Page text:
Email newsletters are one of the most important tools in your publishing toolkit. Compared with distributed content (like social and search), email is perhaps the most important path to building relationships with audiences outside your own site. You control virtually the entire experience: the tone, timing, content, design. You have access to powerful analytics and can alter the product easily based on them. And email will likely be your most important channel for soliciting memberships/donations. Getting good at both acquiring new emails and deepening engagement with folks you have is critically important.
Digger has seen double-digit percentage growth in email subscribers every year since 2013. Why?
Digger currently sends a daily news summary Monday through Saturday and a weekly summary on Sundays. In 2018, the site launched breaking news bulletins and topic-based weekly newsletters.
Figure 6: Email subscriber growth at VTDigger
It may be less sexy than social, but traffic from Google remains an important lever for reach, perhaps more so after changes to Facebook’s News Feed.
Digger performs well in search referral traffic. Among the reasons:
Many nonprofit news outlets distribute content to newspapers and broadcast outlets — for both altruistic/mission and reach/discovery reasons. Few have made paid syndication a meaningful revenue line. Creating complex long-term agreements runs the risk of cash-strapped legacy news partners saying no, even with obvious benefits.
Digger has a simpler approach: Low-cost, flat-rate pricing — usually $40-$60 per week, depending on the outlet — for access to everything Digger produces. This tends to be more palatable than $2,000-$3,000 annual contracts. Digger also offers à la carte options (usually $50 for a story or $25 for a photo). Phayvanh Luekhamhan, one of the unsung heroes of Digger’s business operation, keeps a simple spreadsheet and invoices its 15 or so partners.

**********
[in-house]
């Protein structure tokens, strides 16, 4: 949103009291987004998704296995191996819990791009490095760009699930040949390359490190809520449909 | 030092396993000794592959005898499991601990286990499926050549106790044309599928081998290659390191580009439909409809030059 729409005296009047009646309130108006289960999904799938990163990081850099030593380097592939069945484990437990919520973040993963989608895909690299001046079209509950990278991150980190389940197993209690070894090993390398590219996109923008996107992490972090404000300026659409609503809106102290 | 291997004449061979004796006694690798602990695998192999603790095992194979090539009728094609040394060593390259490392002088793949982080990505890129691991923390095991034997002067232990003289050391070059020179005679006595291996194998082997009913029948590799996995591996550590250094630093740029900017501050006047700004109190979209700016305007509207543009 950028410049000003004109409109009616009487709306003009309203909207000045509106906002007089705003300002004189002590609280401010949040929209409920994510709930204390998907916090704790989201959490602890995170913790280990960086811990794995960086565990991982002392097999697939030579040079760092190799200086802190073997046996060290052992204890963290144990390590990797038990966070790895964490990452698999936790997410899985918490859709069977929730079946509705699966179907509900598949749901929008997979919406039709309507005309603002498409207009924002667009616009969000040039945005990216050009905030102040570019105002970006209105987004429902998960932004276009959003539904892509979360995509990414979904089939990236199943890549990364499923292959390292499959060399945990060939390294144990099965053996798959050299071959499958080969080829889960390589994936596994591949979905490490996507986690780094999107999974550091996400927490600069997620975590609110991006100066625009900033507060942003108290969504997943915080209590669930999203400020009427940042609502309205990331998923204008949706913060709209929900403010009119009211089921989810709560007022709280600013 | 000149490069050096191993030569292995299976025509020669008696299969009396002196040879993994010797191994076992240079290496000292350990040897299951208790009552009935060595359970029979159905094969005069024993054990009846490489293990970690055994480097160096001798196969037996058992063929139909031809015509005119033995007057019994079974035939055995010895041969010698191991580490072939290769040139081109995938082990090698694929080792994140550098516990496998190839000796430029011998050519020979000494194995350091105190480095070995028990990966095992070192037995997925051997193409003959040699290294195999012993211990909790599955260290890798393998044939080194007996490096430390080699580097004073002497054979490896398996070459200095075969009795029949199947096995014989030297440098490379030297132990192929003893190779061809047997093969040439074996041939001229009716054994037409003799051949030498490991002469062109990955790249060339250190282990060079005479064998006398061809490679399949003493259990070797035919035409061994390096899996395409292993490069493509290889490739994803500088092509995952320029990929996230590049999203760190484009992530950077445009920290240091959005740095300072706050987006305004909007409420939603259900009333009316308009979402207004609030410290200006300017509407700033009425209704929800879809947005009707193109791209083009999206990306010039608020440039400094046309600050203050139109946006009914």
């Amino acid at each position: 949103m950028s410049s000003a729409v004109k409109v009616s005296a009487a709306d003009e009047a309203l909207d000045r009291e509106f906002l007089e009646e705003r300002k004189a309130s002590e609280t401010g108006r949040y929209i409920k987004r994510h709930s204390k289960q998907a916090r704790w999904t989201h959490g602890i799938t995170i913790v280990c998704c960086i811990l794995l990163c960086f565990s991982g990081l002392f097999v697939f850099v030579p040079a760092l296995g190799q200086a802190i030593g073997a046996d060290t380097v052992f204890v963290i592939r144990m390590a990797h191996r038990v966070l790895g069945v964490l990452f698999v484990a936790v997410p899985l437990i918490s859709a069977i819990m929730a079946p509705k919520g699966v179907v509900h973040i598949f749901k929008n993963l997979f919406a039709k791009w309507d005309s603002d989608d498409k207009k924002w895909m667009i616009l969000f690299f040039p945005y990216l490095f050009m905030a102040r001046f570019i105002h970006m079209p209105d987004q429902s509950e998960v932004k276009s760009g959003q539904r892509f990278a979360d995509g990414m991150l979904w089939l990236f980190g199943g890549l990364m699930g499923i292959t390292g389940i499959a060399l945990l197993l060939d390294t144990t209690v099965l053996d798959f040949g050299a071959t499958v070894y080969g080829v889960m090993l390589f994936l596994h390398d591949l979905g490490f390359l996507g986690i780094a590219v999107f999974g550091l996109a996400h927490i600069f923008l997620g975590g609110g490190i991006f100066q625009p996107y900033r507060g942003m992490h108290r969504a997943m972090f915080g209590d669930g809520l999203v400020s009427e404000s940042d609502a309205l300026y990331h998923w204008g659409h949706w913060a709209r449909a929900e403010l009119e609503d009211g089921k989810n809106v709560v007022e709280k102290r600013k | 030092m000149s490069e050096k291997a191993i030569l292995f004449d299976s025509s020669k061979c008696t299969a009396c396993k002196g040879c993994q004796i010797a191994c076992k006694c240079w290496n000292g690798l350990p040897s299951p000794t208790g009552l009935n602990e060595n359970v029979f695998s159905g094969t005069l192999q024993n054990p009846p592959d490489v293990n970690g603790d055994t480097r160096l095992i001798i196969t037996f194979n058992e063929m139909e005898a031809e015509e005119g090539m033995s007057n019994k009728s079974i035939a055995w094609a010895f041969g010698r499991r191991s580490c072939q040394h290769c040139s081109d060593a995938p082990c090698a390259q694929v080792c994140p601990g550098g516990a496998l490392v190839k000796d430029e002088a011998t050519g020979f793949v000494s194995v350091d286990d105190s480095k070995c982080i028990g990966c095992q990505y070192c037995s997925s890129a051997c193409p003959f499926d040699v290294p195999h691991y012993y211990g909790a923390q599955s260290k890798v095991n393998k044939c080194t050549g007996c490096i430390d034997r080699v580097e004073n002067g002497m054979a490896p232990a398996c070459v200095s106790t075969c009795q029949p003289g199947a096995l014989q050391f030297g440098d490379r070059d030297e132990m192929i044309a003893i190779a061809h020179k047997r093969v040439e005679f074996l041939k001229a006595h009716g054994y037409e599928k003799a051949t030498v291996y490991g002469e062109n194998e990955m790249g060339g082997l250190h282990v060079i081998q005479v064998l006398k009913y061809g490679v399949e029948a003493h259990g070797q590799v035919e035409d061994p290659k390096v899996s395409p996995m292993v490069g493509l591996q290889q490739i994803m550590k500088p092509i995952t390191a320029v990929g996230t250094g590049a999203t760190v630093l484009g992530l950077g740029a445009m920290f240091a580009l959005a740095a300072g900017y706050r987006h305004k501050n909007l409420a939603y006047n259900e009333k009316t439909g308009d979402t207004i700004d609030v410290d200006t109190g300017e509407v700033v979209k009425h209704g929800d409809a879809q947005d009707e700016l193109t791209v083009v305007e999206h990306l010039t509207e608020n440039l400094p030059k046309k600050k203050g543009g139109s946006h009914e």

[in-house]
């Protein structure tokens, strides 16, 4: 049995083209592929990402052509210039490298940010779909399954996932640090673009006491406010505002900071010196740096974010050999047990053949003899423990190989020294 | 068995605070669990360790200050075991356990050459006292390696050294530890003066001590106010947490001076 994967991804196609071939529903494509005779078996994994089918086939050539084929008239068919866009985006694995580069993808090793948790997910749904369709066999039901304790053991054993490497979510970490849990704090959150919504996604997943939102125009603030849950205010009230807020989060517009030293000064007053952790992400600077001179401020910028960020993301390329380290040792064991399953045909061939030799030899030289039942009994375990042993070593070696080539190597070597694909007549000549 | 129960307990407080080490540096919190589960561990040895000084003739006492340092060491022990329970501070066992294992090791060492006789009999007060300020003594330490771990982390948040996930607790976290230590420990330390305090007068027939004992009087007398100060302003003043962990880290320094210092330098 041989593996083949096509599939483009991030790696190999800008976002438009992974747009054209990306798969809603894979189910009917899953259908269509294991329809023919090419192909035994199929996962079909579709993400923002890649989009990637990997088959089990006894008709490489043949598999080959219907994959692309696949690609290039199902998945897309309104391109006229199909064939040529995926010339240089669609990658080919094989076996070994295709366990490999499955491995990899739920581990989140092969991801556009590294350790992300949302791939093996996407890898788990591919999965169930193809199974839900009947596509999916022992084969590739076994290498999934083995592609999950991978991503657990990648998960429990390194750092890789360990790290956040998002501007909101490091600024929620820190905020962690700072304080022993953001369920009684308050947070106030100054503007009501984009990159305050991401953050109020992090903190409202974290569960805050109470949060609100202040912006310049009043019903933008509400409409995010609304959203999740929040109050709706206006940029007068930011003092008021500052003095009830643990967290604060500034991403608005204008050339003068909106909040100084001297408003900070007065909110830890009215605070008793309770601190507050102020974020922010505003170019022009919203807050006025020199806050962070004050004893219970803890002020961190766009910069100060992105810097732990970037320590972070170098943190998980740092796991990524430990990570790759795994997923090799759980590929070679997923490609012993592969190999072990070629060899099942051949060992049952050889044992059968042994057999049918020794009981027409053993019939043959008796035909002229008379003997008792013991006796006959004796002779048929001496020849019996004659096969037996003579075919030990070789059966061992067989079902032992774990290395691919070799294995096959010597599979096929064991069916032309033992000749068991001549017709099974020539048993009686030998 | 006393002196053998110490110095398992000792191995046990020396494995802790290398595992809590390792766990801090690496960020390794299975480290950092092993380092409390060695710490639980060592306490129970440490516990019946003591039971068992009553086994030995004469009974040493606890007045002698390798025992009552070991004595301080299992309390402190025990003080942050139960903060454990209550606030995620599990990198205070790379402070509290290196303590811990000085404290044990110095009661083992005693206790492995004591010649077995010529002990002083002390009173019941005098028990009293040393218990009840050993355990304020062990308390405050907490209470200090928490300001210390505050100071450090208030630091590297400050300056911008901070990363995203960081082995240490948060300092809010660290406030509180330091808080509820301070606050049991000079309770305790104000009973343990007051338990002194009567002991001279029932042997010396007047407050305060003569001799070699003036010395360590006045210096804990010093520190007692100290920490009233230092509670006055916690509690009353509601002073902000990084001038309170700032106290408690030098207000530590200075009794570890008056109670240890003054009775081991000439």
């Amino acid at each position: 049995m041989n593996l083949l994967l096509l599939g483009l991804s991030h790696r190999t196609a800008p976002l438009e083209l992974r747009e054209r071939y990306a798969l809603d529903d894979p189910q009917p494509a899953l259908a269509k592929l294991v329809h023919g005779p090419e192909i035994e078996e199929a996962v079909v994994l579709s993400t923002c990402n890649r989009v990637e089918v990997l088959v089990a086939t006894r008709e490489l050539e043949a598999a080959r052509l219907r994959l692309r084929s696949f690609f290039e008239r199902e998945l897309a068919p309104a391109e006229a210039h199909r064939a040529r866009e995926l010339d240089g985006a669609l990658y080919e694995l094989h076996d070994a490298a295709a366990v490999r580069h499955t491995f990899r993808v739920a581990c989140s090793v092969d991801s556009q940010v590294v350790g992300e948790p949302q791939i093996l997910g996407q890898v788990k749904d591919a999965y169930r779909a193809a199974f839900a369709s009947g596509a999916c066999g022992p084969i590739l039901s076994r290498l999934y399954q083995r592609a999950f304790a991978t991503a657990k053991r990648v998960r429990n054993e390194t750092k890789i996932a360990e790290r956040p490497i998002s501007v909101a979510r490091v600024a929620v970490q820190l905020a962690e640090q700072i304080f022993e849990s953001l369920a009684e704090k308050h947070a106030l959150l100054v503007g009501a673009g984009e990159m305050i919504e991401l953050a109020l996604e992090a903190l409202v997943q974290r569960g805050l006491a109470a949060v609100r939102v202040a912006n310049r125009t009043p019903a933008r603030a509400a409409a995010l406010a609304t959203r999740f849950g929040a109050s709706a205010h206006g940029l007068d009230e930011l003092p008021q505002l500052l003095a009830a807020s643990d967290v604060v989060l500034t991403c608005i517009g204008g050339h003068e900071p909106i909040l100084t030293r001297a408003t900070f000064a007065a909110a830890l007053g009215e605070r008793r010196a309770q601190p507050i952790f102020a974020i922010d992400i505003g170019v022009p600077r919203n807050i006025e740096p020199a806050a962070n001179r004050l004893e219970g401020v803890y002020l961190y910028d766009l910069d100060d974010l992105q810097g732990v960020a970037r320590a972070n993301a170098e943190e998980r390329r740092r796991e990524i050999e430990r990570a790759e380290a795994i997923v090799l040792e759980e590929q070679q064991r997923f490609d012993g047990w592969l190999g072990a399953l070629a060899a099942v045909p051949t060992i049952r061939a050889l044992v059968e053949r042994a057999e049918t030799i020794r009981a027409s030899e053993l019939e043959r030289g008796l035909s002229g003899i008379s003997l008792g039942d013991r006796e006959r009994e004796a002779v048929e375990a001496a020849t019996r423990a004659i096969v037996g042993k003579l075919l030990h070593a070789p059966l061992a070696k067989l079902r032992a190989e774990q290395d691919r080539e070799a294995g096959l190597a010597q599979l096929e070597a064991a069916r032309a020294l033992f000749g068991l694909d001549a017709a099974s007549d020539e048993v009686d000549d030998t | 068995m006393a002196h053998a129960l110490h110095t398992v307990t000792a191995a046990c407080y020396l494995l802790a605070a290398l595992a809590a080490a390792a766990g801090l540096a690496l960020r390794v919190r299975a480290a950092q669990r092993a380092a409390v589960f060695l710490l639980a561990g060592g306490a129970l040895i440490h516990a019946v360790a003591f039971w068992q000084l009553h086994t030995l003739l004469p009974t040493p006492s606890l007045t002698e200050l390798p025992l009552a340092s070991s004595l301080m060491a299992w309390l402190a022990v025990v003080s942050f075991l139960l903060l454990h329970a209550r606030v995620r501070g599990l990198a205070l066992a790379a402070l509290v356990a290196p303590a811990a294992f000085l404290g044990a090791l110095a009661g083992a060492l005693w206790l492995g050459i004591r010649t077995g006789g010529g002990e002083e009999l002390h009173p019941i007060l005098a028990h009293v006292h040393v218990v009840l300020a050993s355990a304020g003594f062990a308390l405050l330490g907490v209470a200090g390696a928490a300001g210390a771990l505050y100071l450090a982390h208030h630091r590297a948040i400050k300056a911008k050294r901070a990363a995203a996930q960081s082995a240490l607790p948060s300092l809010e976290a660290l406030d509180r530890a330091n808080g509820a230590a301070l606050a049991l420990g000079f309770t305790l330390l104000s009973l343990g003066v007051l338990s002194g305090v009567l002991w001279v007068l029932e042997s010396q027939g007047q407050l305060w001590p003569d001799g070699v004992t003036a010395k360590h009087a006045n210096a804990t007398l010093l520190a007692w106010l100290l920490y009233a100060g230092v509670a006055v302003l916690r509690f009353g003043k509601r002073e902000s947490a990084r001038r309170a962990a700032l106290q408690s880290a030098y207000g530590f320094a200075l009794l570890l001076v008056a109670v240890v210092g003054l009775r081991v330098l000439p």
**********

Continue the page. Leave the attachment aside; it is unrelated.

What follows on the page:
Syndication revenue in 2017 will top $60,000 — enough to cover a reporter or two.
Figure 7: Syndication revenue growth at VTDigger
Since 2013, the Digger staff has hosted an annual “open house,” inviting readers and members to mingle with lawmakers, politicos, and lobbyists.
“Part of what makes Digger cool,” Koren said, “is that we have readers across the political spectrum.” The organization’s audience research suggests half self-identify as conservative/Republican, and the other half liberal/Democrat. “Missing in both the national conversation and the local conversation is that it’s OK to disagree. That’s what makes democracy great, and we love to get people together to eat and talk and try to understand others’ perspective.” The open house in January 2018 had about 200 attendees.
Are you helping your audiences connect with you — and each other — beyond news events? Consider happy hours, trivia nights, debate/election “watch parties,” newsroom tours, and other ways to give readers a peek beyond the curtain, and build long-term relationships in the process.
Your nonprofit news organization may have a dedicated sponsorship sales lead, a development director who writes grant requests, or a board member who’s responsible for major individual gifts. But, chances are, before a big check is written, big supporters want to talk with the editor.
Embrace that opportunity.
At Digger, Galloway started off feeling “nobody knew who the heck I was,” but she now plays the celebrity role with underwriters and businesses, helping salespeople get in the door. Businesses “really can’t say no, partly because I think they’re all a little afraid of me. But they know who I am and they want to hear from me.”
Murray-Clasen, Digger’s director of underwriting, says having Galloway join sales calls helps hone the pitch and close deals.